What does 'connecting with our body to settle and soothe' even mean?
Our society has a tendency to live in our heads- we focus on our thoughts as a way to make sense of the world. We sometimes forget that below our shoulders is this incredible resource and barometer: our body.
Here are some ideas that you may want to try:
Taking a walk- getting up and walking around or out of the space you are currently in. This combines movement along with a change of environment, which can be very helpful.
Have a drink of water- Again movement and change of context. Drinking water disrupts our anxious thought patterns with an act of responding to our body in this very specific way. Also, our brain needs to engage other parts in order to coordinate the movement necessary to drink.
Yoga- If you are familiar with any yoga forms you can use those (e.g. child’s pose or warrior) or you can try stretching. Stretching can be light and doesn’t have to include your full body. I like to do legs up the wall for a few minutes, but this is not always an option. Something simple like a calf stretch using the wall or a shoulder stretch by bringing one arm across and in front you and holding those stretches, even for 30 seconds, can be helpful. It depends on what is accessible for you at the time.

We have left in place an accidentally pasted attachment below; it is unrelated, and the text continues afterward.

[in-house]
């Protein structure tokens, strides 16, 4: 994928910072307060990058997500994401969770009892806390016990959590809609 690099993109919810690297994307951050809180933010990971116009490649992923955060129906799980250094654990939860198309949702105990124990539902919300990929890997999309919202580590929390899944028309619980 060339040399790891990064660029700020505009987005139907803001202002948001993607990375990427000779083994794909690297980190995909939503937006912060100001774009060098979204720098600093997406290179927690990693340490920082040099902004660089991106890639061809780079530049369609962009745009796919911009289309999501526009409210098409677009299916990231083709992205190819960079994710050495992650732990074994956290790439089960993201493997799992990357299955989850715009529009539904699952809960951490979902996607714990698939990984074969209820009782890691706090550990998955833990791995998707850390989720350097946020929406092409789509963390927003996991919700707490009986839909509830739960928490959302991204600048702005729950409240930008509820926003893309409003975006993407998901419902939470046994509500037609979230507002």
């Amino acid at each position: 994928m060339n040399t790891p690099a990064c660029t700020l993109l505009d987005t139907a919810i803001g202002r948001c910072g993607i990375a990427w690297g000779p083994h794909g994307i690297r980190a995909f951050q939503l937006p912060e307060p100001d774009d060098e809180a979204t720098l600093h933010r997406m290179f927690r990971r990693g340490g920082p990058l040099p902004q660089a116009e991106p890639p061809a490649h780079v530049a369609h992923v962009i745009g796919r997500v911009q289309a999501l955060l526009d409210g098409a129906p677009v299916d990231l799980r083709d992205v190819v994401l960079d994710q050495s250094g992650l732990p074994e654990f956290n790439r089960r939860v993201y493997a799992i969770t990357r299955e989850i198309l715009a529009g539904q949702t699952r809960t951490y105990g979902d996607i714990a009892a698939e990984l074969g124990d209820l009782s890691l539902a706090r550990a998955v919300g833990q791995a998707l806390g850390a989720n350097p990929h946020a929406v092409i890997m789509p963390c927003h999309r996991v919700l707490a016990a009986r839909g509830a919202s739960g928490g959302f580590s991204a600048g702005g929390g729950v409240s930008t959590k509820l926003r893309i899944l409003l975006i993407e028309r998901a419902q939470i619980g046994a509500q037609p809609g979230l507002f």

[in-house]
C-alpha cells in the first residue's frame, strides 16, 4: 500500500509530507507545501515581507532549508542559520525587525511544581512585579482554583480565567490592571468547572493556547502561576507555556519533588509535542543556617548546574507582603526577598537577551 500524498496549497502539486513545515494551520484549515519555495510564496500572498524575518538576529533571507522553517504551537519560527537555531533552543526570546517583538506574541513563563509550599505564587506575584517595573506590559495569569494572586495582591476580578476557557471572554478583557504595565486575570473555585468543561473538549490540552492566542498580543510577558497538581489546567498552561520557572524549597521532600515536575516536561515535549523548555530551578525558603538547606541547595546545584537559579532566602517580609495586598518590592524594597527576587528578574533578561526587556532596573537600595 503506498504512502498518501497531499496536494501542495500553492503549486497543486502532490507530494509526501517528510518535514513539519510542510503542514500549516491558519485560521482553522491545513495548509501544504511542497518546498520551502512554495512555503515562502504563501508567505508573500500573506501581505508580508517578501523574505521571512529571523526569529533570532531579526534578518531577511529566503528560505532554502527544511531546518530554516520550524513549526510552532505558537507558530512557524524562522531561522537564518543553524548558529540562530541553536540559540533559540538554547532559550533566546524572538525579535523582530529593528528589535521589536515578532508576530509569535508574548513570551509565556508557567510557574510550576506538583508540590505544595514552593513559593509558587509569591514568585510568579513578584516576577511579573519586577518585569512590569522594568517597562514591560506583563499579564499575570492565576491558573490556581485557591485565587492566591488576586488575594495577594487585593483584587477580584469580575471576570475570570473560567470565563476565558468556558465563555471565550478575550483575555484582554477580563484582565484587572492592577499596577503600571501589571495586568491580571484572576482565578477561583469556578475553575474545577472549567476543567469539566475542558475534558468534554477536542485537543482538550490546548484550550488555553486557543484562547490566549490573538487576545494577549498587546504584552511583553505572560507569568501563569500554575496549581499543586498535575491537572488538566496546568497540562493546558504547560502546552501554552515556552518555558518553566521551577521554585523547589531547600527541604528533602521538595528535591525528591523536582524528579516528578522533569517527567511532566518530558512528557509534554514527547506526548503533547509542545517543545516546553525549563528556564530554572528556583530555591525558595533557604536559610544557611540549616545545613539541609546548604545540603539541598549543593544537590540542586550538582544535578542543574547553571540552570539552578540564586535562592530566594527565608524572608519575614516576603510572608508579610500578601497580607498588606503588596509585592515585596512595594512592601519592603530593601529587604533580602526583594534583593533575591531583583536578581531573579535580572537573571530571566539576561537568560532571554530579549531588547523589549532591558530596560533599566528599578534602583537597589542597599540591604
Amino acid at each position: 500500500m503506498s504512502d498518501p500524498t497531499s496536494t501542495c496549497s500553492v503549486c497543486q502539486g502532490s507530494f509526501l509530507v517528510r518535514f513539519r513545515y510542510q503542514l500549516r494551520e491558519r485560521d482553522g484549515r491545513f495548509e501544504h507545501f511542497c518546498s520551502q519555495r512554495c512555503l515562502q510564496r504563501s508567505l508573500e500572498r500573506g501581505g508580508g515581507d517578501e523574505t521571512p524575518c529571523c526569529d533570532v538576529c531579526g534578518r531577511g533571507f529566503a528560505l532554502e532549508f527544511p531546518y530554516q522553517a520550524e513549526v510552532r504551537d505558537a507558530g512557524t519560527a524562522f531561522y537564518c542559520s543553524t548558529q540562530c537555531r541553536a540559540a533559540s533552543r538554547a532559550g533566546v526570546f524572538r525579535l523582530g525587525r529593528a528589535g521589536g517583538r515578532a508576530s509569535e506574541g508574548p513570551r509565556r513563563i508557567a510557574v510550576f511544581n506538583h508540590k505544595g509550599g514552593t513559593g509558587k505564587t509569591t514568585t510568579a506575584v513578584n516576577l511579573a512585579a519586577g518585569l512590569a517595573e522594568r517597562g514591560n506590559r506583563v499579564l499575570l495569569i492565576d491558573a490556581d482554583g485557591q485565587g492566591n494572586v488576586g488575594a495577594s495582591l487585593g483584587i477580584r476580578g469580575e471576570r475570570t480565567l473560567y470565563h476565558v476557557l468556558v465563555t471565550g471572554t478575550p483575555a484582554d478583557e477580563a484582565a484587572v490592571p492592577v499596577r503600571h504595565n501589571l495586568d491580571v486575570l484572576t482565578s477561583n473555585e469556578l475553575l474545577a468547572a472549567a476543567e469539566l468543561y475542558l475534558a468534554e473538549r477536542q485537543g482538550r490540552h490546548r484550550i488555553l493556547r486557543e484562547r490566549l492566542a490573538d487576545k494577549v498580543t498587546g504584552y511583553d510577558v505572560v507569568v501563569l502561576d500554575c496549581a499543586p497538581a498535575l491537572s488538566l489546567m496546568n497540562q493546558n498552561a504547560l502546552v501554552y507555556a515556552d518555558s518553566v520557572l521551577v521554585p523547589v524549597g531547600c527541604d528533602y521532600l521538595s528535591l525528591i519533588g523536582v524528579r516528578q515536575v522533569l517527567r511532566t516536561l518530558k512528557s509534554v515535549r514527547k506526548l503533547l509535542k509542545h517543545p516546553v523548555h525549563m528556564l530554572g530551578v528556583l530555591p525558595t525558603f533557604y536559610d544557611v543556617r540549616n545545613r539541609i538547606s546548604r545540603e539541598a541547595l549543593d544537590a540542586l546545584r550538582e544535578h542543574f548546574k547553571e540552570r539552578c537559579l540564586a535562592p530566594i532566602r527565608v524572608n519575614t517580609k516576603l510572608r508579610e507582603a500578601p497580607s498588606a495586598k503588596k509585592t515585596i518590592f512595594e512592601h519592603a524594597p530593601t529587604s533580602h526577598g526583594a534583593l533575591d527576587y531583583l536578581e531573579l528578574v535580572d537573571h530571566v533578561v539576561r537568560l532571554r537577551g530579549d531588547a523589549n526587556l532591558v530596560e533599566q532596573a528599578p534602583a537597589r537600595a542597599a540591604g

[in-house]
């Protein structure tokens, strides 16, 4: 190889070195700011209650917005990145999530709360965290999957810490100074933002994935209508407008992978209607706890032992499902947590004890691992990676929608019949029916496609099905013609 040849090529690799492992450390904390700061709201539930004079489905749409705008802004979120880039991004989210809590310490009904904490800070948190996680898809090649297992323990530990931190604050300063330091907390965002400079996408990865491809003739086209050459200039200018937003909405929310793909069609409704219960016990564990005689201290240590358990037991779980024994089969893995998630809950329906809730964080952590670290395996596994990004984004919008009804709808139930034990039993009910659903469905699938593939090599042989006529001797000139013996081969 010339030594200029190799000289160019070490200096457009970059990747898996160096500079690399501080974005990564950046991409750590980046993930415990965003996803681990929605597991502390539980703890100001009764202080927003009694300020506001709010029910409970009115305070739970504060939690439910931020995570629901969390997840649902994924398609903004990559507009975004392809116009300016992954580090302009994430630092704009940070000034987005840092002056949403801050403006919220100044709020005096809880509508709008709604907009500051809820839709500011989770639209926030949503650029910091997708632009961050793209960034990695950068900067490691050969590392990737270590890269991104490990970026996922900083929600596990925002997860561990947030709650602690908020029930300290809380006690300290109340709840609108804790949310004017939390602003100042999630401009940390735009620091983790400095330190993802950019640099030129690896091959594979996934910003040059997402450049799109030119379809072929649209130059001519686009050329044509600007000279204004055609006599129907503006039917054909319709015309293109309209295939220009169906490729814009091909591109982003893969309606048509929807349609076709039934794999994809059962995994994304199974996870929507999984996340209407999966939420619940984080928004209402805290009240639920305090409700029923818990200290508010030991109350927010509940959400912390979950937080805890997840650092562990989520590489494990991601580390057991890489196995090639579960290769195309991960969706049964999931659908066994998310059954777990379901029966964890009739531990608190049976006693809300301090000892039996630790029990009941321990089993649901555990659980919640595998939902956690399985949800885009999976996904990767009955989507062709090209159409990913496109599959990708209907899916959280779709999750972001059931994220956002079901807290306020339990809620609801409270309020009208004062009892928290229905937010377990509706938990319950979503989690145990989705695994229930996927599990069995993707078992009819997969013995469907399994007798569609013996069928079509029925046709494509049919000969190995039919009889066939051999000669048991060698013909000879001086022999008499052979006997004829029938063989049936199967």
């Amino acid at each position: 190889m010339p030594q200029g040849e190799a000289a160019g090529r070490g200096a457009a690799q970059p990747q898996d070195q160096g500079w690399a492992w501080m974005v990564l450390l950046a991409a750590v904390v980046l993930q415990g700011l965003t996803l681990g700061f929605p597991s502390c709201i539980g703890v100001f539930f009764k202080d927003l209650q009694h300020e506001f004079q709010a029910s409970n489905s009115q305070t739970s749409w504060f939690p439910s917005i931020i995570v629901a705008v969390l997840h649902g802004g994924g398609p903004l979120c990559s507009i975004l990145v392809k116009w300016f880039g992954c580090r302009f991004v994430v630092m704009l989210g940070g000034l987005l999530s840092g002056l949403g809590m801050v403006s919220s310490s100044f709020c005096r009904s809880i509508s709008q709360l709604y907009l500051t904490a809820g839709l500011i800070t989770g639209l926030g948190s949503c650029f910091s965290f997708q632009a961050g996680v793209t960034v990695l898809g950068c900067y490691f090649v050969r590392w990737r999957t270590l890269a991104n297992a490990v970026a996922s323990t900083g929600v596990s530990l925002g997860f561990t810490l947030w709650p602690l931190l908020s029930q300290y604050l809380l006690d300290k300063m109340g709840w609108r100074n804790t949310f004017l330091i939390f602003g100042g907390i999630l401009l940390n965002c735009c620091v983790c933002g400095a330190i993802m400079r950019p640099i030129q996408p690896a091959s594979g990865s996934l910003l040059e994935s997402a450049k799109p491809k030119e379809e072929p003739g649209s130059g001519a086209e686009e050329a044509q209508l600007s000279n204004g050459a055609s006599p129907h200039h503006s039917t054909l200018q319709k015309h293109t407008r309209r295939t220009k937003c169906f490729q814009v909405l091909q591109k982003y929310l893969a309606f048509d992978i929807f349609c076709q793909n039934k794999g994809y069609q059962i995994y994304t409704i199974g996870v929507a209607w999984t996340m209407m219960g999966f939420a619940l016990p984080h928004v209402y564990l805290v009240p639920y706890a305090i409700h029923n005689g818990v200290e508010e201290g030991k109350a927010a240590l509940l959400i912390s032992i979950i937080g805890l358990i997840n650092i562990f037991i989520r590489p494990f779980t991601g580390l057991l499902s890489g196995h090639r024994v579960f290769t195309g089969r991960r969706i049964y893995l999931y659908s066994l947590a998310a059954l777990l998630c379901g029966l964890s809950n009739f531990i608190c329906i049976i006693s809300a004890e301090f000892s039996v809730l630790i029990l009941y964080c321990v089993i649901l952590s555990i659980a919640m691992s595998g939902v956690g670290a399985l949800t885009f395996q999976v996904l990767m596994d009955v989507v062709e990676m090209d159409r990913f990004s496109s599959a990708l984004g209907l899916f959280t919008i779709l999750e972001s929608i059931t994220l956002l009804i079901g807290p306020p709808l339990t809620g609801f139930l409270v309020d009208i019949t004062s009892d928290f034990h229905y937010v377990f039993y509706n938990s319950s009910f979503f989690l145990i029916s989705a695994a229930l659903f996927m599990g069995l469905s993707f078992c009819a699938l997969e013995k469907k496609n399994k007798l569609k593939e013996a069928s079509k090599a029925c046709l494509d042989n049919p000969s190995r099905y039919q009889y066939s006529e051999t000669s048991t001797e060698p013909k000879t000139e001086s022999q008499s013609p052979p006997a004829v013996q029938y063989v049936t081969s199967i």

Chantal Côté is a Registered Psychologist in the province of Alberta and the owner of Pyramid Psychology. Pyramid Psychology's goal is for all young people to be able to discover their greatness and uniqueness and to share those gifts with the world. That means being on a mission to help older children, teens, and young adults learn how to rid themselves of unhelpful anxious, fearful, and negative thoughts and feelings. Chantal meets people in person in southeast Calgary, on-line for those living anywhere in Alberta, and outdoors for walk and talk sessions. Chantal uses a trauma informed lens and invites people to try cognitive, mindfulness, and narrative strategies, as well as the expressive arts if it fits.